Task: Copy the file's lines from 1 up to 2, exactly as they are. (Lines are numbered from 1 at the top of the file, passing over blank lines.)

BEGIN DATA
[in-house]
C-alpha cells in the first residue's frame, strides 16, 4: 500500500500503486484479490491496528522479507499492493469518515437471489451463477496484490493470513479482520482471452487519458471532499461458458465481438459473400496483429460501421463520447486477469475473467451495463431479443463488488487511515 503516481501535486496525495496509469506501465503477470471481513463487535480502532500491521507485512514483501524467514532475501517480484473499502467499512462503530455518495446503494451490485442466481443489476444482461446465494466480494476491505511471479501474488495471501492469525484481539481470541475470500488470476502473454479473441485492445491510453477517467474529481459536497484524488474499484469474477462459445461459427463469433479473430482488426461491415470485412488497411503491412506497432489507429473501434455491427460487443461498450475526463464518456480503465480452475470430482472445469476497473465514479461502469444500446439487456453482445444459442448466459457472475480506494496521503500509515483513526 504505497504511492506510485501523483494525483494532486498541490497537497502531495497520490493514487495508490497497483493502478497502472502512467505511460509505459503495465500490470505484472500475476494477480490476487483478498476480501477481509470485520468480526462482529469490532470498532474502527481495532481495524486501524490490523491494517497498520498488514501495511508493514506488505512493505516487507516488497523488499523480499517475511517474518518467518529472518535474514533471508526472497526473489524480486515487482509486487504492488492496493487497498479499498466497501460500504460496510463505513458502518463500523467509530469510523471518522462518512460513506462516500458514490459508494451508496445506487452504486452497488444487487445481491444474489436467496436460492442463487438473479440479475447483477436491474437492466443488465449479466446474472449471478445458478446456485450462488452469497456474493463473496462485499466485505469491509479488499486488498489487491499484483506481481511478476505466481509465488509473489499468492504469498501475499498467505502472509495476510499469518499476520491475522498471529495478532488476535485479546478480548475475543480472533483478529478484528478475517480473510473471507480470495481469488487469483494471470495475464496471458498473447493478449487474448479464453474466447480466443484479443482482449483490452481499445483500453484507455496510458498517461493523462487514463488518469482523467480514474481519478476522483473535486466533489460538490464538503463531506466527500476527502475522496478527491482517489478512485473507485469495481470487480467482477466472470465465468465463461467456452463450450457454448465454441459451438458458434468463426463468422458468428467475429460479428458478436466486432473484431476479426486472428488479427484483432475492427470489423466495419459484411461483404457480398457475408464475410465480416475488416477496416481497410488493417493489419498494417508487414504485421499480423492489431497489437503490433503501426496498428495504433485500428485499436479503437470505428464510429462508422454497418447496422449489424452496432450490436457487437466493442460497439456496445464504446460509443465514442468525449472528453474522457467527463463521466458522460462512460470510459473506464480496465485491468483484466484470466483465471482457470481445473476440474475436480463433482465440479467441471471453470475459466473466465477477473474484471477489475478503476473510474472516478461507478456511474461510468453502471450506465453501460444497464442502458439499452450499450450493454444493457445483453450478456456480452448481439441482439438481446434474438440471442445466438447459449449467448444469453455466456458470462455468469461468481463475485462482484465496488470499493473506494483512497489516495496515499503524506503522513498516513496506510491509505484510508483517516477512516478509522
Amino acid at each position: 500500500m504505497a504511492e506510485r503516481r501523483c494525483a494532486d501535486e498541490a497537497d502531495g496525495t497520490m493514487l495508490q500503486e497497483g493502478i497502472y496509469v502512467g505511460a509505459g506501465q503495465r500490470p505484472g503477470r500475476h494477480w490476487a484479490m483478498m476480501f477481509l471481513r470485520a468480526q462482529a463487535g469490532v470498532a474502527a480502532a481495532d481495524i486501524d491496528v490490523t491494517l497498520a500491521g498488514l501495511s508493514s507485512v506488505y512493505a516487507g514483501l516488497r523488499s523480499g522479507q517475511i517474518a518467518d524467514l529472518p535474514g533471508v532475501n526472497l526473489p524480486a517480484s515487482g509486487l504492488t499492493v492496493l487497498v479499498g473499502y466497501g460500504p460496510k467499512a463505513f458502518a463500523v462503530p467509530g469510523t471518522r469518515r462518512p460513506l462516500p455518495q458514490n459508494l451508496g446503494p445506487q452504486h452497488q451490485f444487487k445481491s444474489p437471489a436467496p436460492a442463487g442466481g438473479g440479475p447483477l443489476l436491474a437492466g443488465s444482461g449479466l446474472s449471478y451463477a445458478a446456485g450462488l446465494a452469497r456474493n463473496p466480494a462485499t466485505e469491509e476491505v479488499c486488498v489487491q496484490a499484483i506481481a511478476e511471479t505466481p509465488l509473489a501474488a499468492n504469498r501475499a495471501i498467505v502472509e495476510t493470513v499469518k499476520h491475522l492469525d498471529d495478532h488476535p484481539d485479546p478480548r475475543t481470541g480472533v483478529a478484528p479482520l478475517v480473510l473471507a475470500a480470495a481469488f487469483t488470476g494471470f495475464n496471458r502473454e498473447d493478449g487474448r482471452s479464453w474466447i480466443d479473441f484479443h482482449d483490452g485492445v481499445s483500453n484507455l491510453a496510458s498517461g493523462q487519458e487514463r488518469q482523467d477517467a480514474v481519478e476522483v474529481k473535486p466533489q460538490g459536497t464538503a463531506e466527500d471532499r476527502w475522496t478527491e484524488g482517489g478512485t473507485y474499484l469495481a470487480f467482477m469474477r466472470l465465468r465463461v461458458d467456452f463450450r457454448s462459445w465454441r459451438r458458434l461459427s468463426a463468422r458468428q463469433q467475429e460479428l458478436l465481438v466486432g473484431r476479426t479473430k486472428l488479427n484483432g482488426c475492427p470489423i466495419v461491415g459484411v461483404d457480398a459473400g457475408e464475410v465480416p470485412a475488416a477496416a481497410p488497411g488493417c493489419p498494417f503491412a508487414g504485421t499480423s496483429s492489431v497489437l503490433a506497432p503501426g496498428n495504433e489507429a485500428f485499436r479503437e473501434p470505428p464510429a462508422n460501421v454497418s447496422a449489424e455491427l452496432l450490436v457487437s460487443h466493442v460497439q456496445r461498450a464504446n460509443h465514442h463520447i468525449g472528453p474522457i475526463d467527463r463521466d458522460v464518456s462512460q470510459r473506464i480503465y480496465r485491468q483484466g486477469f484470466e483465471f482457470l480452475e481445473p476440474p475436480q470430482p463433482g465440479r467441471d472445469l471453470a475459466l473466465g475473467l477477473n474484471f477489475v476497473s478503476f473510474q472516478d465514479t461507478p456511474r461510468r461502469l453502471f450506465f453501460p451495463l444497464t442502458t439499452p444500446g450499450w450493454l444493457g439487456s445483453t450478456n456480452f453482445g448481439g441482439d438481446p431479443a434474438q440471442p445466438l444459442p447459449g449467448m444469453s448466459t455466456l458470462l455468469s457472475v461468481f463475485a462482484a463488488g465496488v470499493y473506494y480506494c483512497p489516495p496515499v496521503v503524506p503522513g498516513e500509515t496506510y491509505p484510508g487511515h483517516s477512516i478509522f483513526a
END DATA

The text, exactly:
[in-house]
C-alpha cells in the first residue's frame, strides 16, 4: 500500500500503486484479490491496528522479507499492493469518515437471489451463477496484490493470513479482520482471452487519458471532499461458458465481438459473400496483429460501421463520447486477469475473467451495463431479443463488488487511515 503516481501535486496525495496509469506501465503477470471481513463487535480502532500491521507485512514483501524467514532475501517480484473499502467499512462503530455518495446503494451490485442466481443489476444482461446465494466480494476491505511471479501474488495471501492469525484481539481470541475470500488470476502473454479473441485492445491510453477517467474529481459536497484524488474499484469474477462459445461459427463469433479473430482488426461491415470485412488497411503491412506497432489507429473501434455491427460487443461498450475526463464518456480503465480452475470430482472445469476497473465514479461502469444500446439487456453482445444459442448466459457472475480506494496521503500509515483513526 504505497504511492506510485501523483494525483494532486498541490497537497502531495497520490493514487495508490497497483493502478497502472502512467505511460509505459503495465500490470505484472500475476494477480490476487483478498476480501477481509470485520468480526462482529469490532470498532474502527481495532481495524486501524490490523491494517497498520498488514501495511508493514506488505512493505516487507516488497523488499523480499517475511517474518518467518529472518535474514533471508526472497526473489524480486515487482509486487504492488492496493487497498479499498466497501460500504460496510463505513458502518463500523467509530469510523471518522462518512460513506462516500458514490459508494451508496445506487452504486452497488444487487445481491444474489436467496436460492442463487438473479440479475447483477436491474437492466443488465449479466446474472449471478445458478446456485450462488452469497456474493463473496462485499466485505469491509479488499486488498489487491499484483506481481511478476505466481509465488509473489499468492504469498501475499498467505502472509495476510499469518499476520491475522498471529495478532488476535485479546478480548475475543480472533483478529478484528478475517480473510473471507480470495481469488487469483494471470495475464496471458498473447493478449487474448479464453474466447480466443484479443482482449483490452481499445483500453484507455496510458498517461493523462487514463488518469482523467480514474481519478476522483473535486466533489460538490464538503463531506466527500476527502475522496478527491482517489478512485473507485469495481470487480467482477466472470465465468465463461467456452463450450457454448465454441459451438458458434468463426463468422458468428467475429460479428458478436466486432473484431476479426486472428488479427484483432475492427470489423466495419459484411461483404457480398457475408464475410465480416475488416477496416481497410488493417493489419498494417508487414504485421499480423492489431497489437503490433503501426496498428495504433485500428485499436479503437470505428464510429462508422454497418447496422449489424452496432450490436457487437466493442460497439456496445464504446460509443465514442468525449472528453474522457467527463463521466458522460462512460470510459473506464480496465485491468483484466484470466483465471482457470481445473476440474475436480463433482465440479467441471471453470475459466473466465477477473474484471477489475478503476473510474472516478461507478456511474461510468453502471450506465453501460444497464442502458439499452450499450450493454444493457445483453450478456456480452448481439441482439438481446434474438440471442445466438447459449449467448444469453455466456458470462455468469461468481463475485462482484465496488470499493473506494483512497489516495496515499503524506503522513498516513496506510491509505484510508483517516477512516478509522